In re Elizabeth A. Briggs Revocable Living Trust

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Justia Opinion Summary

The Supreme Court affirmed the circuit court’s dismissal of Son’s action to invalidate amendments to Settlor’s revocable trust to expressly disinherit Son as well as the dismissal of Son’s breach of fiduciary duty claim and request for an accounting.

Following Settlor’s death, Son commenced this action to invalidate the amendments to Settlor’s revocable trust on the grounds that Settlor lacked capacity and was unduly influenced. Son also made a claim for breach of fiduciary duty and requested an accounting. The circuit court dismissed the petition, finding that Son’s claims were barred by S.D. Codified Laws 55-4-57(a)’s time limitations for commencing a judicial proceeding. The Supreme Court affirmed, holding (1) the circuit court correctly dismissed the lack of capacity and undue influence claims as untimely; (2) because Son did not commence an action against the trustee of the trust in her individual capacity, the circuit court did not err in dismissing the breach of fiduciary duty claim; and (3) the circuit court did not err in dismissing Son’s request for an accounting where Son had no standing to demand an accounting.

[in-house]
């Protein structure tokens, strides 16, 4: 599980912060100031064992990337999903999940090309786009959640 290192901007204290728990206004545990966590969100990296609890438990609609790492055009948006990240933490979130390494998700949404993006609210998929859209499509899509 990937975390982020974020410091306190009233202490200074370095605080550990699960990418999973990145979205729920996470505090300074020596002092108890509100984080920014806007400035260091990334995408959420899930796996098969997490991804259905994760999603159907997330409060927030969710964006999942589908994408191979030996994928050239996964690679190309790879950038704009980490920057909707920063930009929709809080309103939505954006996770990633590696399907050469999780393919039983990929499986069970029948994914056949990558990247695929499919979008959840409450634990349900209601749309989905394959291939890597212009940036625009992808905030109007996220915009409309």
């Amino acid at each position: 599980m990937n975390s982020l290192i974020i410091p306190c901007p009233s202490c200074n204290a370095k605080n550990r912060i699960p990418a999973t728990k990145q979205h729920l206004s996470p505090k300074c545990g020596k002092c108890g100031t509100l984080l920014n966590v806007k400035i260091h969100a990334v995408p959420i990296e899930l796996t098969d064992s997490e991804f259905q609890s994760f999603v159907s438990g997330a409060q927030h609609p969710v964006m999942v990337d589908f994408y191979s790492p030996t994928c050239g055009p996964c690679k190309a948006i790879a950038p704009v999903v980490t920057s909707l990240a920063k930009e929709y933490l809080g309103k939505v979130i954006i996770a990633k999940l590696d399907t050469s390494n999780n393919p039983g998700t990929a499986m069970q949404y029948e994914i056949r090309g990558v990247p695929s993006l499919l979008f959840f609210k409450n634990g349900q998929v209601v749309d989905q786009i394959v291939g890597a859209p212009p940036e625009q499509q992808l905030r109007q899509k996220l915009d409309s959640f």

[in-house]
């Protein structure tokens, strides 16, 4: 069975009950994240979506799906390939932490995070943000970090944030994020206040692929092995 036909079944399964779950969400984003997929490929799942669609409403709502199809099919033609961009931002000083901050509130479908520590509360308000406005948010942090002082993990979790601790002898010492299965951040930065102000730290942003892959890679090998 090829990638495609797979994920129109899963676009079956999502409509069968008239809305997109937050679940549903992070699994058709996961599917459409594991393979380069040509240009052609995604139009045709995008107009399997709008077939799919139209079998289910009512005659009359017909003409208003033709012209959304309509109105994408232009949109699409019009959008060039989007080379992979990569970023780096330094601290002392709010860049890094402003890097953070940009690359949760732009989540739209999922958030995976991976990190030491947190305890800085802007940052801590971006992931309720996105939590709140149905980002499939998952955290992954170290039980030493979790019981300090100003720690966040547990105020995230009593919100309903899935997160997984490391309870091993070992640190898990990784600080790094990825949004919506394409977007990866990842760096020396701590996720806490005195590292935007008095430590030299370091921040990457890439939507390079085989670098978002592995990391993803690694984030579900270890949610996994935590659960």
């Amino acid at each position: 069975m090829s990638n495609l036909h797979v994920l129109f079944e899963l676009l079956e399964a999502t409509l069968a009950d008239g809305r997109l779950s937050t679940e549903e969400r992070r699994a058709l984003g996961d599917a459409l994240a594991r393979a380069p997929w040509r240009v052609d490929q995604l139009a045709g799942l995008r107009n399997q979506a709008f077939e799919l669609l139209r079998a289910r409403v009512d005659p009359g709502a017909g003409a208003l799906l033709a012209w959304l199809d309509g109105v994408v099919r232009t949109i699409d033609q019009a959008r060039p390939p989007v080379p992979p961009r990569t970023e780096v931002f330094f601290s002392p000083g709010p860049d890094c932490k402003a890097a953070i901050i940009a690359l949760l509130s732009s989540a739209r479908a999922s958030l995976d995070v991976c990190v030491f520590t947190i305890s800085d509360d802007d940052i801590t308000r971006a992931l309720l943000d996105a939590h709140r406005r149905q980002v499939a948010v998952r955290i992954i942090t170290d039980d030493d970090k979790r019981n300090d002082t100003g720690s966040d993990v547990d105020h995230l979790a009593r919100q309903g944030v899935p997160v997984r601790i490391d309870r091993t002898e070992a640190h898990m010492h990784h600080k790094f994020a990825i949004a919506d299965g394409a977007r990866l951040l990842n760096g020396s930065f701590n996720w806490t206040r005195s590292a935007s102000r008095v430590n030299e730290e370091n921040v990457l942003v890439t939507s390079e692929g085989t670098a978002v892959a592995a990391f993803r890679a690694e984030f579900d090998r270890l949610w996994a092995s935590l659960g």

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#28017-a-SLZ 2017 S.D. 40 IN THE SUPREME COURT OF THE STATE OF SOUTH DAKOTA **** IN RE: THE ELIZABETH A. BRIGGS REVOCABLE LIVING TRUST. **** APPEAL FROM THE CIRCUIT COURT OF THE THIRD JUDICIAL CIRCUIT SANBORN COUNTY, SOUTH DAKOTA **** THE HONORABLE JON R. ERICKSON Judge **** MARY A. AKKERMAN NICOLE O. TUPMAN of Lindquist & Vennum, LLP Sioux Falls, South Dakota Attorneys for petitioner and appellant, Thomas F. Briggs. SHEILA S. WOODWARD PAUL T. VAN OLSON of Johnson, Miner, Marlow, Woodward & Huff, LLC Yankton, South Dakota Attorneys for trustee and appellee, Judith Briggs. **** CONSIDERED ON BRIEFS ON MAY 30, 2017 OPINION FILED 06/28/17 #28017 ZINTER, Justice [¶1.] SDCL 55-4-57(a) limits the time to commence a judicial proceeding contesting “whether a revocable trust or any amendment thereto, or an irrevocable trust was validly created.” Settlor amended her revocable trust to expressly disinherit her son. Following settlor’s death, her son commenced this action to invalidate the amendments on the grounds that settlor lacked capacity and was unduly influenced. Son also requested an accounting and made a claim for breach of fiduciary duty. Son, however, commenced the action more than sixty days after he received an SDCL 55-4-57(a)(2) notice that he had sixty days to commence a judicial proceeding regarding the trust. We affirm the circuit court’s dismissal of the lack-of-capacity and undue-influence claims as untimely. We affirm the dismissal of the breach-of-fiduciary-duty claim and the request for an accounting on other grounds. Facts and Procedural History [¶2.] Judith and Thomas Briggs are the two children of Willard and Elizabeth Briggs. On November 28, 1995, both Willard and Elizabeth executed several estate planning documents, including separate revocable trusts. Elizabeth amended her trust on two occasions. In 2009, she amended it to expressly remove Thomas as a beneficiary and provide that her assets were to be distributed to Judith after Elizabeth’s death. The amended trust stated: “Grantor has purposely omitted her son, Thomas F. Briggs, from any provisions hereunder for reasons known to him and also for reasons identified in a letter which Grantor has signed and directed her attorney to retain and deliver to her son, Tom, at Grantor’s -1- #28017 demise.” In 2012, Elizabeth amended her trust to expressly omit Thomas’s daughter. [¶3.] Elizabeth died on July 16, 2013. On August 15, 2013, an attorney for Elizabeth’s trust and estate sent Thomas a letter informing him of his mother’s death and that she had left him no property. 1 Pursuant to SDCL 55-4-57(a)(2), the attorney also sent Thomas a copy of the trust documents, the trustee’s name and address, and a “Notice of Time for Commencing Judicial Proceedings.” The notice advised Thomas that he had sixty days to commence any judicial proceeding regarding the trust. [¶4.] Thomas did not file this petition to contest Elizabeth’s two trust amendments within sixty days. Instead, he emailed the Sanborn County clerk of courts and the trust’s attorney. The email contained an unsigned, pro se “Notice of Objection to the Trust Instrument for Elizabeth A. Briggs.” 2 The notice did not, however, identify what the objection was or any reason for it; and it contained no request for relief. It merely stated that Thomas was “giving notice of objection to the trust instruments.” Because there was no file opened regarding Elizabeth’s trust, the clerk filed Thomas’s notice in a miscellaneous file folder. Thomas was aware that no court file was opened. 1. Thomas did receive an interest in real estate upon Elizabeth’s death. Willard and Elizabeth deeded Thomas eighty acres of land in 1990 but reserved a life estate, which terminated on Elizabeth’s death. 2. The email was sent on October 15, 2013. Thomas also mailed the Notice of Objection to the trust’s attorney via certified mail. The mail receipt was dated October 16, 2013. -2- #28017 [¶5.] On April 18, 2015—611 days after Thomas received notice that he had sixty days to commence a judicial proceeding—Thomas commenced this proceeding to contest the trust amendments. He alleged the amendments were invalid because Elizabeth lacked capacity and was unduly influenced by Judith, who was a beneficiary and the trustee. Thomas’s petition also included a claim that Judith breached her fiduciary duty and requested that Judith “be held liable for any and all damages caused by the breach of her fiduciary duties.” Thomas did not, however, name Judith as a party defendant or commence an action against her in her individual capacity. Finally, Thomas’s petition contained a request for an accounting. [¶6.] Judith in her capacity as trustee moved to dismiss the petition. She contended that Thomas’s claims were barred by SDCL 55-4-57(a)’s time limitations for commencing a judicial proceeding. The circuit court granted the motion and dismissed the petition. The court concluded that although Thomas sent his Notice of Objection within sixty days, he did not commence a judicial proceeding. The court also ruled that the doctrines of substantial compliance and equitable estoppel did not apply. Thomas appeals. 3 Decision [¶7.] Thomas first argues the circuit court erroneously interpreted SDCL 55-4-57(a) as a statute of limitations that barred his claims. He contends his action 3. “A motion to dismiss tests the legal sufficiency of the pleading, and therefore, we review the grant of a motion to dismiss de novo.” Sisney v. State, 2008 S.D. 71, ¶ 8, 754 N.W.2d 639, 643. “Statutory interpretation is a question of law,” which we also review de novo. Hass v. Wentzlaff, 2012 S.D. 50, ¶ 12, 816 N.W.2d 96, 101. -3- #28017 should be governed by the general six-year statute of limitations in SDCL 15-2-13. In response, Judith argues SDCL 55-4-57(a) operates as both a statute of limitations and a statute of repose that bar all of Thomas’s claims. [¶8.] This is our first opportunity to address SDCL 55-4-57(a), which was enacted in 2010 and amended in 2013. Subsection (a) limits the time to contest whether certain trusts were validly created. It provides in relevant part: (a) A judicial proceeding to contest whether a revocable trust or any amendment thereto, or an irrevocable trust was validly created may not be commenced later than the first to occur of: (1) One year after the settlor’s death; [or] (2) Sixty days after the trustee, trust advisor, trust protector, or the settlor sent the person who is contesting the trust a copy of the trust instrument and a notice informing the person of the trust’s existence, of the trustee’s name and address, and of the time allowed for commencing a proceeding . . . . SDCL 55-4-57(a)(1)–(2). [¶9.] These subsections plainly impose time limits for commencing judicial proceedings to contest whether the designated trusts and amendments were validly created. If a settlor dies, subsection (a)(1) gives the contestant one year from the settlor’s death. Subsection (a)(2), however, prescribes a shorter sixty-day limit if the contestant has been given a copy of the trust instrument, notice of the trust’s existence, notice of the trustee’s name and address, and notice of the time allowed for commencing a proceeding. The purpose of SDCL 55-4-57(a), which is very similar to section 604 of the Uniform Trust Code, is to set “a time limit on when a contest can be brought” and “allow an adequate time in which to bring a contest -4- #28017 while at the same time permitting the expeditious distribution of the trust property following the settlor’s death.” See Unif. Trust Code § 604 & cmt. (Unif. Law Comm’n 2000). 4 We conclude that subsections (1) and (2) operate as a statute of limitations or statute of repose 5 that bar untimely judicial proceedings contesting the valid creation of trusts and trust amendments. [¶10.] Thomas, however, contends SDCL 55-4-57(a) does not bar his claims asserting lack of capacity and undue influence. In his view, the question whether a trust was validly created only concerns “whether the trust was actually formed or properly in existence.” We disagree because the creation of a trust involves more than document formalities: there must also be “[a]n intention on the part of the trustor to create” the trust. SDCL 55-1-4 (emphasis added). And if the trustor lacked capacity or was unduly influenced, the trustor also lacked the intention to 4. Although South Dakota has not adopted the Uniform Trust Code, SDCL 55-457(a) adopted language from UTC section 604(a). Before it was amended in 2013, the opening sentence of SDCL 55-4-57(a) copied section 604(a) nearly verbatim. Compare 2010 S.D. Sess. Laws ch. 232, § 11 (“Any judicial proceeding to contest the validity of a trust that was revocable at the settlor’s death shall be commenced within the earlier of . . . .”), with Unif. Trust Code § 604(a) (“A person may commence a judicial proceeding to contest the validity of a trust that was revocable at the settlor’s death within the earlier of . . . .”). 5. SDCL 55-4-57(a)(1) may operate as a statute of repose in some cases. “A statute of repose bars all actions after a specified period of time has run from the occurrence of some event other than the occurrence of an injury that gives rise to a cause of action.” Peterson ex rel. Peterson v. Burns, 2001 S.D. 126, ¶ 41, 635 N.W.2d 556, 570. SDCL 55-4-57(a)(1) bars claims contesting the validity of revocable and irrevocable trusts one year after the settlor’s death, regardless of when the injury arose or when the person received notice. -5- #28017 create a valid trust. 6 See In re Estate of Linnell, 388 N.W.2d 881, 885 (S.D. 1986) (“[W]hen a testamentary instrument, through undue influence, substitutes the wishes of another for those of the testator, the instrument is invalid.”); In re Lanning, 1997 S.D. 81, ¶¶ 8, 15, 565 N.W.2d 794, 795, 797 (denying proposed trust amendments because testator lacked capacity); see also Amy Morris Hess et al., Bogert’s The Law of Trusts and Trustees § 44 (Westlaw, database updated June 2017) (stating settlor must have the legal capacity to create a trust and that trust creation may fail due to undue influence). Because lack of capacity and undue influence negate the valid creation of trusts, SDCL 55-4-57(a) applies to such claims. 7 [¶11.] Thomas, however, also points out that lack of capacity and undue influence claims are arguably governed by two statutes of limitation: the six-year period in SDCL 15-2-13, and the shorter periods in SDCL 55-4-57(a). He stresses that the longer statute has been applied in some incapacity and undue influence cases. See In re Matheny Family Tr., 2015 S.D. 5, ¶ 9, 859 N.W.2d 609, 611 (contract for deed); Delany v. Delany, 402 N.W.2d 701, 704-05 (S.D. 1987) (real property deeds). But by its own terms, SDCL 15-2-13 is a general statute of limitations that does not apply “where, in special cases, a different limitation is 6. Thomas also argues that he is merely contesting “the change in terms of the Elizabeth trust, not whether it was validly created.” However, a “change in terms” is an “amendment” within the meaning of SDCL 55-4-57(a). 7. Notably, the UTC uses claims of undue influence and lack of capacity as specific examples of claims that are subject to section 604(a)’s time limits. Unif. Trust Code § 604 cmt. -6- #28017 prescribed by statute,” and this trust contest is a special case specifically governed by SDCL 55-4-57(a). Therefore, SDCL 15-2-13 does not apply. [¶12.] Thomas alternatively contends that his pro se Notice of Objection substantially complied with the requirements of SDCL 55-4-57(a) and that the statute’s time limitations were equitably tolled. However, neither doctrine applies. Because SDCL 55-4-57(a) is a statute of limitations, strict compliance is required and the “doctrines of substantial compliance [and] equitable tolling [may not be] invoked to alleviate a claimant from a loss of his right to proceed with a claim.” Murray v. Mansheim, 2010 S.D. 18, ¶ 21, 779 N.W.2d 379, 389. [¶13.] Additionally, even if Thomas could assert those doctrines, his Notice of Objection did not substantially comply with SDCL 55-4-57(a), and he has failed to show why the statute should be equitably tolled. “Substantial compliance cannot be shown unless the purpose of the statute has been served.” State v. Arguello, 2015 S.D. 103, ¶ 12, 873 N.W.2d 490, 495. As previously noted, the purpose of SDCL 55-4-57(a) is to facilitate the expeditious administration of trusts by limiting the time period to commence a trust contest. But here, Thomas’s Notice of Objection did not identify his objection, and he made no claim for relief. Without identifying an objection and actually commencing a judicial proceeding, the purpose of SDCL 55-4-57(a) was frustrated rather than served. So also, equitable tolling is unavailable because if it is applicable at all, it is “limited to situations where extraordinary circumstances, truly beyond the plaintiff’s control, exist to prevent timely filing.” Stern Oil Co. v. Border States Paving, Inc., 2014 S.D. 28, ¶ 21, 848 N.W.2d 273, 280. But here, Thomas has not identified any extraordinary -7- #28017 circumstance beyond his control that prevented a timely trust contest. 8 We hold that Thomas’s petition to invalidate the amendments on the grounds of undue influence and lack of capacity was barred by SDCL 55-4-57(a). [¶14.] Thomas next contends that even if the foregoing claims are barred, the circuit court erred in dismissing his claim for damages against Judith for breach of fiduciary duty. We disagree. A claim for breach of fiduciary duty sounds in tort, O’Toole v. Bd. of Trs. of S.D. Ret. Sys., 2002 S.D. 77, ¶ 17, 648 N.W.2d 342, 347, and Thomas’s petition is based on the theory that Judith wrongly used her position as Elizabeth’s caretaker—not as the trustee 9—to unduly influence Elizabeth to execute the amendments. Because Thomas has not argued that the trust is liable for Judith’s alleged tort, the threshold question is whether Thomas may assert his tort claim against Judith in this proceeding regarding the trust. He may not because the record does not reflect that he commenced an action against Judith in her individual capacity or moved to join her as a party defendant. See Spiska Eng’g, Inc. v. SPM Thermo-Shield, Inc., 2011 S.D. 23, ¶¶ 8-10, 798 N.W.2d 683, 686-87 (concluding that the court had no power to adjudicate a claim against third party because the court lacked in personam jurisdiction over a putative defendant who 8. Thomas points out that he was acting pro se and claims that he reasonably and in good faith believed he was complying with the law when he submitted his notice. However, he did not commence this proceeding for almost two years, and “imprudent legal practice is not reasonable conduct and [does] not invoke equitable tolling.” AEG Processing Ctr. No. 58, Inc. v. S.D. Dep’t of Revenue & Regulation, 2013 S.D. 75, ¶ 24, 838 N.W.2d 843, 850. 9. The amendments were executed before Elizabeth’s death, and Judith had no trustee powers at that time. Under the terms of the trust, Judith was an alternate trustee whose powers did not come into existence until Elizabeth’s death. -8- #28017 was not made a party defendant and was not served with the complaint). Because Thomas did not commence an action against Judith in her individual capacity, the court did not err in dismissing Thomas’s breach-of-fiduciary-duty claim. 10 [¶15.] Thomas finally contends the circuit court erred in dismissing his request for an accounting. We disagree because Thomas had no standing to demand an accounting. [¶16.] Trustors, fiduciaries, and beneficiaries are authorized to request accountings and court supervision of trusts. SDCL 21-22-9; SDCL 21-22-13. Thomas asserts standing to request an accounting because he was a potential beneficiary of Elizabeth’s trust. A beneficiary includes “any person in any manner interested in the trust.” SDCL 21-22-1(1) (Supp. 2016). 11 Although Thomas had an interest in matters concerning his parents’ estates, Elizabeth’s trust was no longer one of them. Regardless of whether Thomas was a named beneficiary under Elizabeth’s original trust, Elizabeth reserved the power to amend her revocable trust, and she amended it to specifically disinherit him. Moreover, because Thomas failed to commence a timely contest, he became barred from contesting the validity of the amendments. And because Thomas lost his ability to contest the amendments, he could no longer claim to be “in any manner interested” in 10. We express no opinion on the viability of a claim for breach of fiduciary duty that is brought based on a claim other than whether a trust amendment was “validly created.” 11. The Legislature recently amended SDCL 21-22-1(1) to narrow the definition of a “beneficiary.” 2017 S.D. Sess. Laws ch. 204, § 23 (effective July 1, 2017) (defining beneficiary as one who has a “beneficial interest” or direct financial interest in a trust). -9- #28017 Elizabeth’s trust. See SDCL 21-22-1(1) (Supp. 2016). The court did not err in dismissing his request for an accounting. 12 Conclusion [¶17.] Thomas’s petition seeking to invalidate Elizabeth’s trust amendments on grounds of undue influence or lack of capacity was barred by SDCL 55-4-57(a). The circuit court did not have in personam jurisdiction to adjudicate Thomas’s breach-of-fiduciary-duty-claim against Judith. Thomas was not a person entitled to demand an accounting. Accordingly, the circuit court did not err in dismissing Thomas’s petition. [¶18.] GILBERTSON, Chief Justice, and SEVERSON and KERN, Justices, and WILBUR, Retired Justice, concur. 12. Thomas relies on a number of cases acknowledging that heirs at law or former beneficiaries have standing to sue regarding matters by which they could potentially obtain an interest. However, those cases are inapposite because Thomas is barred as a matter of law from contesting the amendment and therefore has no contingent potential of ever becoming interested in Elizabeth’s trust. -10-